Image of robot playing pianoPhoto by Possessed Photography on Unsplash

Dr Martin Clancy is the Trinity Long Room Hub’s new Policy Fellow, an initiative of the institute to bring research from the Arts and Humanities into a dynamic knowledge exchange with public policy.

An experienced researcher and practitioner in the music industry, Dr Clancy is currently leading discussions towards a national strategy for AI that positions Arts and Humanities at the forefront of the conversation, and not just in a “tokenistic way”.

These “human-centred” insights now inform his work as Senior AI Research Fellow at the Insight SFI Centre in DCU where he has founded and launched the industry-driven AI system  AI:OK.  This Irish government-funded initiative has forged partnerships with top universities to develop a research-backed and consensus-driven approach to the challenges presented by AI, promoting ethical and sustainable practices in music. The presence of the ‘AI:OK’ logo (or ‘trustmark’) will signal a commitment to these principles, indicating that the creation of the music was driven by humans and that it respects the creators’ commercial and moral rights. “If we want people to have a future in terms of work we need to be able to signal good actors”, says Dr Clancy of the new AI:OK initiative.

“We’re dedicated to making sure AI is used ethically, and that creators and consumers share the same confidence in the music we all listen to and create together. With AI continuing to evolve at a staggering rate, we felt it necessary to bring the music industry this much-needed step forward.”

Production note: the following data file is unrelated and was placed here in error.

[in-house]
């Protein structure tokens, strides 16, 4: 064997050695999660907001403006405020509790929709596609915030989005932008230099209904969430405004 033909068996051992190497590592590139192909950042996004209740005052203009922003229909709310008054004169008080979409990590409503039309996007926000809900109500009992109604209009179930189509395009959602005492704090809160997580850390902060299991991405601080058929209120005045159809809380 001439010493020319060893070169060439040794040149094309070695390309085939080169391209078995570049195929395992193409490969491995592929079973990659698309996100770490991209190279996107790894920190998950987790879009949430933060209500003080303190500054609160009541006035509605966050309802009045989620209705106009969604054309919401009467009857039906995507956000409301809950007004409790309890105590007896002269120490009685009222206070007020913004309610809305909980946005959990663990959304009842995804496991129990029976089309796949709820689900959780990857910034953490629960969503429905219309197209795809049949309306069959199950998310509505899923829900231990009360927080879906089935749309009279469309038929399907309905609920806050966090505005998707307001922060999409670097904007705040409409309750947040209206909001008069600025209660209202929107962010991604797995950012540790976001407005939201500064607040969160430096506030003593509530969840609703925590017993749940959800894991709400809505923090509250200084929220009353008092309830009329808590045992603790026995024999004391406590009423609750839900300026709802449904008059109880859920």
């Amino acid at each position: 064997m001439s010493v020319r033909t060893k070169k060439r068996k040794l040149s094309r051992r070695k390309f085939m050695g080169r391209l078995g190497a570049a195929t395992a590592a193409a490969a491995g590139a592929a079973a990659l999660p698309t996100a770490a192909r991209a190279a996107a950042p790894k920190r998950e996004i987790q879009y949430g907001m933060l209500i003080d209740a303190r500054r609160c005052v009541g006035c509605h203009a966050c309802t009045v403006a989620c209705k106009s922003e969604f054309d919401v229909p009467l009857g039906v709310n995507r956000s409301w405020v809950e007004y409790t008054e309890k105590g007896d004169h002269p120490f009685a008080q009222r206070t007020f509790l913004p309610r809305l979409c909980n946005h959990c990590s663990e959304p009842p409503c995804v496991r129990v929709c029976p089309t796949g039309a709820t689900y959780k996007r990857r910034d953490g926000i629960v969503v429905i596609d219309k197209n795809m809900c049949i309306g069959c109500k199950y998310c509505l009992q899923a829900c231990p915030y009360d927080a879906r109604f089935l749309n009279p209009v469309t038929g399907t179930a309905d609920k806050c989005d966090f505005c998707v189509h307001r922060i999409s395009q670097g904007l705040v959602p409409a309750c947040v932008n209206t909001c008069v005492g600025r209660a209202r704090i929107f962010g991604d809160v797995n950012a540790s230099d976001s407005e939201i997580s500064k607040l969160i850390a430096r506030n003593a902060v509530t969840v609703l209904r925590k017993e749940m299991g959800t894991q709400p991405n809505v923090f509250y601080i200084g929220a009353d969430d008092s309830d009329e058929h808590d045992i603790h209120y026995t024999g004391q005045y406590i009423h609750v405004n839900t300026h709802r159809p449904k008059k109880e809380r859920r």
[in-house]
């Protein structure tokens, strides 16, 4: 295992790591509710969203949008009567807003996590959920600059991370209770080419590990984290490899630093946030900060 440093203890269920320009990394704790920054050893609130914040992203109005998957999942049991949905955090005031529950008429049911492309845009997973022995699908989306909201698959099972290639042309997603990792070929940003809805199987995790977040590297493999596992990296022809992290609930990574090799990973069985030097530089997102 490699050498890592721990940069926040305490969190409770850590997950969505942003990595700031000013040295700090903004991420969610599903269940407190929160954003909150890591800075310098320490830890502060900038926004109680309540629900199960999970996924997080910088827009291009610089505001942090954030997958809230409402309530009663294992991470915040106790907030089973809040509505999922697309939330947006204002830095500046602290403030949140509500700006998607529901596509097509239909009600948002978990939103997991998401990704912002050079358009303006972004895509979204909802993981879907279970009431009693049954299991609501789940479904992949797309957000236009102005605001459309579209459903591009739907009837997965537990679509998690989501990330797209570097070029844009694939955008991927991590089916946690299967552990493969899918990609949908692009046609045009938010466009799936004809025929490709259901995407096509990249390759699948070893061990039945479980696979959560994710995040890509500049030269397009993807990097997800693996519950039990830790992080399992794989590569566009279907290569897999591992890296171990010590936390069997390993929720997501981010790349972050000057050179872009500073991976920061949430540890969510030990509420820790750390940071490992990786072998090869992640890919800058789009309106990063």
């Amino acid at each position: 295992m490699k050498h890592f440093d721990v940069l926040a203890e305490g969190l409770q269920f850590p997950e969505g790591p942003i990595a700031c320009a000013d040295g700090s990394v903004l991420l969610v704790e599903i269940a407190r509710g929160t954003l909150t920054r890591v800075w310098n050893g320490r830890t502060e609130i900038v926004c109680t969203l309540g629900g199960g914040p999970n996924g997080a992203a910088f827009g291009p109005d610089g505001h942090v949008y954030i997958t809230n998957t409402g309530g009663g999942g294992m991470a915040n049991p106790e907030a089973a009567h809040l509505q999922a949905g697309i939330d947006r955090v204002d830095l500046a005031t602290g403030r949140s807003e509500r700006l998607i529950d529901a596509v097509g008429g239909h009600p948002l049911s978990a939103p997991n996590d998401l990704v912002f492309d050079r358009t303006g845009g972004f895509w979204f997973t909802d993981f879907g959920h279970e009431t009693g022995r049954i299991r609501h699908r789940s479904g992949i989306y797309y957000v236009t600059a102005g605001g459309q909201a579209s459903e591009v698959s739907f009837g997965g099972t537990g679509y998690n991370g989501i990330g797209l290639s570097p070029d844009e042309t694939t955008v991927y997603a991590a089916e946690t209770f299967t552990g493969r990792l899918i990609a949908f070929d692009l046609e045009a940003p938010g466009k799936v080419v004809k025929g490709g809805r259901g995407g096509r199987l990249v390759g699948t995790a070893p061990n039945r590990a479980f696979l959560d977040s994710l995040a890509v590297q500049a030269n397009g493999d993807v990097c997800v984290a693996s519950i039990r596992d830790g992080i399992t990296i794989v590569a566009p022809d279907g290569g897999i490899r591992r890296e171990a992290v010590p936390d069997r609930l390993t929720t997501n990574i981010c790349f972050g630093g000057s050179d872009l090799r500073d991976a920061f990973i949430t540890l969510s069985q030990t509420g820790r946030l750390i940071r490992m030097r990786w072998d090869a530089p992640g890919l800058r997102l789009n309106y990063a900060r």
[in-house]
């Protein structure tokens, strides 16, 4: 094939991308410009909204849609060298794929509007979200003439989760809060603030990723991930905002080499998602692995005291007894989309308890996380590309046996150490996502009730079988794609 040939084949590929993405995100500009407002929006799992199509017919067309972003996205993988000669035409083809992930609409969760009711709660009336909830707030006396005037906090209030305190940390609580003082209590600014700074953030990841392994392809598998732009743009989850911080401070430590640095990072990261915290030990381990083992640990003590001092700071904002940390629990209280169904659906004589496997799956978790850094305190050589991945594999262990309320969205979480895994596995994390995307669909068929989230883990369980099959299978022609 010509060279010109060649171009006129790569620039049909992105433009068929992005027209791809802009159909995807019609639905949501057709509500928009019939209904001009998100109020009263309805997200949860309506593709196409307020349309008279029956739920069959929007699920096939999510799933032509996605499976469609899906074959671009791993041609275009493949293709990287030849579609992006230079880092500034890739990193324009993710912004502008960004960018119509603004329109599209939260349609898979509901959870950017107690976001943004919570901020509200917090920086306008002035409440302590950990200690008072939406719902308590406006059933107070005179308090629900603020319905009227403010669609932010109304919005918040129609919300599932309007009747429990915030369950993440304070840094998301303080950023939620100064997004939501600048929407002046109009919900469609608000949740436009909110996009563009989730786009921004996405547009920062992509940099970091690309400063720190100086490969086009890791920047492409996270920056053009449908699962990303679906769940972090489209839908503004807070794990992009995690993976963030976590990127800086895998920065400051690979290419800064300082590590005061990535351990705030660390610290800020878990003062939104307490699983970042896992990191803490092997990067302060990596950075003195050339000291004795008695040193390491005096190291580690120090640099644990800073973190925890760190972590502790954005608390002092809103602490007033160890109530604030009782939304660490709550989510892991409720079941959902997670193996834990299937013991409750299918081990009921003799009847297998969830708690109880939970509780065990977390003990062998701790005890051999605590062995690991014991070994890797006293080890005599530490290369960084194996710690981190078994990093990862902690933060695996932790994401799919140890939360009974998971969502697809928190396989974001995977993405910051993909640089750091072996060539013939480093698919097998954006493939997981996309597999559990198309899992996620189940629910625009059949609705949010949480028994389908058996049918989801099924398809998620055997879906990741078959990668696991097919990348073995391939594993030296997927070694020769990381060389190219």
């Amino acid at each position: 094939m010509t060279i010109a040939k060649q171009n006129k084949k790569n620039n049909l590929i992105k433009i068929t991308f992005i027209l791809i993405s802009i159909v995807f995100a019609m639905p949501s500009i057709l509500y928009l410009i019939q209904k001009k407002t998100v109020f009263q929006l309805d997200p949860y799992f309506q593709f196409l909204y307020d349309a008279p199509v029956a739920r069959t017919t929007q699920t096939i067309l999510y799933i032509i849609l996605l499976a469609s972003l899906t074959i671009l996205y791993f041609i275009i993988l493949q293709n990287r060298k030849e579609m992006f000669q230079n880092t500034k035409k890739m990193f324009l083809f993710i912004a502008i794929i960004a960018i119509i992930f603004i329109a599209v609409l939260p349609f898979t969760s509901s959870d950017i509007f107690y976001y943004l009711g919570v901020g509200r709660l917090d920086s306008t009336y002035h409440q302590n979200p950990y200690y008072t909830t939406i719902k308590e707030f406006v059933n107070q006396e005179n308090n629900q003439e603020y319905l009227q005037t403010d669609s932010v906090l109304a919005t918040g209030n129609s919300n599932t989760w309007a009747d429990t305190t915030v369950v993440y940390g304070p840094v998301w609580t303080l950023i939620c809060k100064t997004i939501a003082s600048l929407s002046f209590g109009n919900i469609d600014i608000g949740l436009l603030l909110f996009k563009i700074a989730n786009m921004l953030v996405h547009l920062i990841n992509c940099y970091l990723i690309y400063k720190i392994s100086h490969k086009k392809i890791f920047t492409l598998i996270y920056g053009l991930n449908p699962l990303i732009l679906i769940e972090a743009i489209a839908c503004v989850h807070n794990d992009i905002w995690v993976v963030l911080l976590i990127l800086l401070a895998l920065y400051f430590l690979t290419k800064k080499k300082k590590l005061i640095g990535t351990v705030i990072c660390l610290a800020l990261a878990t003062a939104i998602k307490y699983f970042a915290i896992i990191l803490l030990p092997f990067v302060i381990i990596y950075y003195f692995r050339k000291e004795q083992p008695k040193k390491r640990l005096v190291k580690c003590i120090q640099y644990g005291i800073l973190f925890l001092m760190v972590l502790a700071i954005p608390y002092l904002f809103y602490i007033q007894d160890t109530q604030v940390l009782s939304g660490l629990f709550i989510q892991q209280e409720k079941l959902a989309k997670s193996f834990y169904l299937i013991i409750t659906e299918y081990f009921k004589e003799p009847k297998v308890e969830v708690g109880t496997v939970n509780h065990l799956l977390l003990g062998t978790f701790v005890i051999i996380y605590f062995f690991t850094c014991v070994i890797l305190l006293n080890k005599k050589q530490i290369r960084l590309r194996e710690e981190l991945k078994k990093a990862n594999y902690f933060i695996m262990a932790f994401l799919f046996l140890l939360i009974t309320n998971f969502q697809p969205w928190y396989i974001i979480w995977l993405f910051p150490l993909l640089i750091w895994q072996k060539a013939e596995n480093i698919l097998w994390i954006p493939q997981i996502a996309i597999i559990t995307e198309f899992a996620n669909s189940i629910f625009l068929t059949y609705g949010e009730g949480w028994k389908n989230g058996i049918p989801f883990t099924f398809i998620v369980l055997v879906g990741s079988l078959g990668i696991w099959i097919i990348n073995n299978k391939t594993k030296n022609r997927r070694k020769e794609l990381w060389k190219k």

The music landscape has always been at the forefront of experimentation and changes but perhaps none so drastic as the current moment with the pace and scale of artificial generative intelligence and its potential to be a creator in its own right.  Speaking to the Sunday Times on this topic, Dr Clancy highlighted some difficult ethical questions for the industry at large, including “whether intellectual property rights could or should be afforded to machines.”

Martin Clancy, policy fellow at the Trinity Long Room HubDr Martin Clancy speaking at the Trinity Arts and Humanities Research Festival 2023

Having carried out his PhD research at Trinity’s School of Creative Arts, where he was embedded within the Arts and Humanities environment at the Trinity Long Room Hub, Dr Clancy is passionate about the interdisciplinary approaches to research that he observed as an early career researcher in the Trinity Long Room Hub. He says projects such as SHAPE-ID gave him the confidence to bridge the commercial and creative worlds of music with an academic framework and draw on his expertise as a musician (he was a founding member of the Irish rock band In Tua Nua), music maker, teacher and manager.

“My research was really founded by the conversations I had here”, Dr Clancy reflected as he explained how the Hub allowed him to “collide” with other disciplines such as law, digital humanities and philosophy—an interdisciplinary approach and engagement which is evident in the diverse chapters of his book, Artificial Intelligence and Music Ecosystem, based on his PhD research.

Dr Clancy has also been leading conversations on an international level around AI and music as the founding Chair of the IEEE Global AI Ethics Arts Committee, and his extensive speaking engagements and media engagements have featured in outlets including the Irish Times, Hot Press, CNN, and The New York Times and USA Today.